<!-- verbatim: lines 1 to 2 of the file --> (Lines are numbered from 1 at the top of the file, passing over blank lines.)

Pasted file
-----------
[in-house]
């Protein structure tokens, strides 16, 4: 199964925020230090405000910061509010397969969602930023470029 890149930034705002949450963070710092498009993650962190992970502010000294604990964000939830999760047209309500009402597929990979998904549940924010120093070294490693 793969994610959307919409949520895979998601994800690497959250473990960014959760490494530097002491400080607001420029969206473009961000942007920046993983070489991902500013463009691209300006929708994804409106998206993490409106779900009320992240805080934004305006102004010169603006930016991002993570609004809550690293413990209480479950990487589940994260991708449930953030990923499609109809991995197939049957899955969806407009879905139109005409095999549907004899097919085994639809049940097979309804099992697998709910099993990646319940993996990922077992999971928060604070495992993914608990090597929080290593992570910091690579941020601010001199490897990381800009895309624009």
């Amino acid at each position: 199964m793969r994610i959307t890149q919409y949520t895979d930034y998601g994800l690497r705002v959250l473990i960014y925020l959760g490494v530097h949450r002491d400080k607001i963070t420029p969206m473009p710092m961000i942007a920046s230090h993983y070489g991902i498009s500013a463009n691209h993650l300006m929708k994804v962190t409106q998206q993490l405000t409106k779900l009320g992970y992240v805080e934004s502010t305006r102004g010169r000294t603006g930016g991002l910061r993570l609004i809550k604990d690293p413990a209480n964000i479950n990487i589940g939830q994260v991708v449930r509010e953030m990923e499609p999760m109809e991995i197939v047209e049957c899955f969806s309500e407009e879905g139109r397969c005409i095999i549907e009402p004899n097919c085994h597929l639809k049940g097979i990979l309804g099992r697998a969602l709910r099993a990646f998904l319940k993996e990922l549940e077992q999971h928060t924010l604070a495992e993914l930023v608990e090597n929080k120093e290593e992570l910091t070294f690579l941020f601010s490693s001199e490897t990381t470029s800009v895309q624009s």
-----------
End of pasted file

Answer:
[in-house]
């Protein structure tokens, strides 16, 4: 199964925020230090405000910061509010397969969602930023470029 890149930034705002949450963070710092498009993650962190992970502010000294604990964000939830999760047209309500009402597929990979998904549940924010120093070294490693 793969994610959307919409949520895979998601994800690497959250473990960014959760490494530097002491400080607001420029969206473009961000942007920046993983070489991902500013463009691209300006929708994804409106998206993490409106779900009320992240805080934004305006102004010169603006930016991002993570609004809550690293413990209480479950990487589940994260991708449930953030990923499609109809991995197939049957899955969806407009879905139109005409095999549907004899097919085994639809049940097979309804099992697998709910099993990646319940993996990922077992999971928060604070495992993914608990090597929080290593992570910091690579941020601010001199490897990381800009895309624009």